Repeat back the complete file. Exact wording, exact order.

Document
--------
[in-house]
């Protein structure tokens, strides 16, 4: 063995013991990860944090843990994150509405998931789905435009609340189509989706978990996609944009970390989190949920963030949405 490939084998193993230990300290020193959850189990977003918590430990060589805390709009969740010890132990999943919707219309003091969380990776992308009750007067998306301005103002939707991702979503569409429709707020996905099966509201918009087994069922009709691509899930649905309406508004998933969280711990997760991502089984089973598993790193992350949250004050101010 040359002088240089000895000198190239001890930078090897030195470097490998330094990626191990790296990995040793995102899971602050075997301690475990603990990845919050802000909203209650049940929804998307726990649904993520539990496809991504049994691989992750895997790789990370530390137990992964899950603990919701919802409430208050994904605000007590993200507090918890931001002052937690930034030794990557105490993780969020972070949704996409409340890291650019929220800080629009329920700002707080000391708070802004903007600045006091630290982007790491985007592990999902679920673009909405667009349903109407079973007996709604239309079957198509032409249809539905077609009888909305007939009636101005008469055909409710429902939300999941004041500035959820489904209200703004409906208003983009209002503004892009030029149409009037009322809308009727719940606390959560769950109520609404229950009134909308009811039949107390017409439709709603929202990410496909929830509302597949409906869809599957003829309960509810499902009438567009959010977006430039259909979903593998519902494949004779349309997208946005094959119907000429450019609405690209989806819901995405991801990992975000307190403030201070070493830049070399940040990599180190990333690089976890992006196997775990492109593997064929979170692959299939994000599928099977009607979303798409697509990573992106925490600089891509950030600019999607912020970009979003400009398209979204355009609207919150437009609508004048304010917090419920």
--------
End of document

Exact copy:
[in-house]
């Protein structure tokens, strides 16, 4: 063995013991990860944090843990994150509405998931789905435009609340189509989706978990996609944009970390989190949920963030949405 490939084998193993230990300290020193959850189990977003918590430990060589805390709009969740010890132990999943919707219309003091969380990776992308009750007067998306301005103002939707991702979503569409429709707020996905099966509201918009087994069922009709691509899930649905309406508004998933969280711990997760991502089984089973598993790193992350949250004050101010 040359002088240089000895000198190239001890930078090897030195470097490998330094990626191990790296990995040793995102899971602050075997301690475990603990990845919050802000909203209650049940929804998307726990649904993520539990496809991504049994691989992750895997790789990370530390137990992964899950603990919701919802409430208050994904605000007590993200507090918890931001002052937690930034030794990557105490993780969020972070949704996409409340890291650019929220800080629009329920700002707080000391708070802004903007600045006091630290982007790491985007592990999902679920673009909405667009349903109407079973007996709604239309079957198509032409249809539905077609009888909305007939009636101005008469055909409710429902939300999941004041500035959820489904209200703004409906208003983009209002503004892009030029149409009037009322809308009727719940606390959560769950109520609404229950009134909308009811039949107390017409439709709603929202990410496909929830509302597949409906869809599957003829309960509810499902009438567009959010977006430039259909979903593998519902494949004779349309997208946005094959119907000429450019609405690209989806819901995405991801990992975000307190403030201070070493830049070399940040990599180190990333690089976890992006196997775990492109593997064929979170692959299939994000599928099977009607979303798409697509990573992106925490600089891509950030600019999607912020970009979003400009398209979204355009609207919150437009609508004048304010917090419920």